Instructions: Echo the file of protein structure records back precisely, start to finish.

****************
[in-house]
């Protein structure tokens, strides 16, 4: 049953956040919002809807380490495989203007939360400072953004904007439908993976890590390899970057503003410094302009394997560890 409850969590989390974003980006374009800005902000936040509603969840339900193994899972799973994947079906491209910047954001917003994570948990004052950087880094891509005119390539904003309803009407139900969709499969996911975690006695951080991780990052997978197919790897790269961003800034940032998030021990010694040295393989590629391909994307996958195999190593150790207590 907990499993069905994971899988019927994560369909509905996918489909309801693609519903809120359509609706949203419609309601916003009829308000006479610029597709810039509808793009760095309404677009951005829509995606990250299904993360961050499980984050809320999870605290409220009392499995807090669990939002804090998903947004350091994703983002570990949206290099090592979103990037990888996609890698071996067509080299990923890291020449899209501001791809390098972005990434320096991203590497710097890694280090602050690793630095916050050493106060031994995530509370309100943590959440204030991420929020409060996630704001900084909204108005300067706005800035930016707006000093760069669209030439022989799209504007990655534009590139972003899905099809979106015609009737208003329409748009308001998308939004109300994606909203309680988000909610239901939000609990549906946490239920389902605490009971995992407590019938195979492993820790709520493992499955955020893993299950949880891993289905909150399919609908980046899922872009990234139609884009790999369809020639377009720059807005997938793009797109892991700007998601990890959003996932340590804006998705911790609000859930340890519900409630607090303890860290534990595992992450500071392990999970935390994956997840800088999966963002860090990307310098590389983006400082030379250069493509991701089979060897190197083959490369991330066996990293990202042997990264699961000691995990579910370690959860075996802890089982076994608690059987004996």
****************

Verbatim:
[in-house]
């Protein structure tokens, strides 16, 4: 049953956040919002809807380490495989203007939360400072953004904007439908993976890590390899970057503003410094302009394997560890 409850969590989390974003980006374009800005902000936040509603969840339900193994899972799973994947079906491209910047954001917003994570948990004052950087880094891509005119390539904003309803009407139900969709499969996911975690006695951080991780990052997978197919790897790269961003800034940032998030021990010694040295393989590629391909994307996958195999190593150790207590 907990499993069905994971899988019927994560369909509905996918489909309801693609519903809120359509609706949203419609309601916003009829308000006479610029597709810039509808793009760095309404677009951005829509995606990250299904993360961050499980984050809320999870605290409220009392499995807090669990939002804090998903947004350091994703983002570990949206290099090592979103990037990888996609890698071996067509080299990923890291020449899209501001791809390098972005990434320096991203590497710097890694280090602050690793630095916050050493106060031994995530509370309100943590959440204030991420929020409060996630704001900084909204108005300067706005800035930016707006000093760069669209030439022989799209504007990655534009590139972003899905099809979106015609009737208003329409748009308001998308939004109300994606909203309680988000909610239901939000609990549906946490239920389902605490009971995992407590019938195979492993820790709520493992499955955020893993299950949880891993289905909150399919609908980046899922872009990234139609884009790999369809020639377009720059807005997938793009797109892991700007998601990890959003996932340590804006998705911790609000859930340890519900409630607090303890860290534990595992992450500071392990999970935390994956997840800088999966963002860090990307310098590389983006400082030379250069493509991701089979060897190197083959490369991330066996990293990202042997990264699961000691995990579910370690959860075996802890089982076994608690059987004996």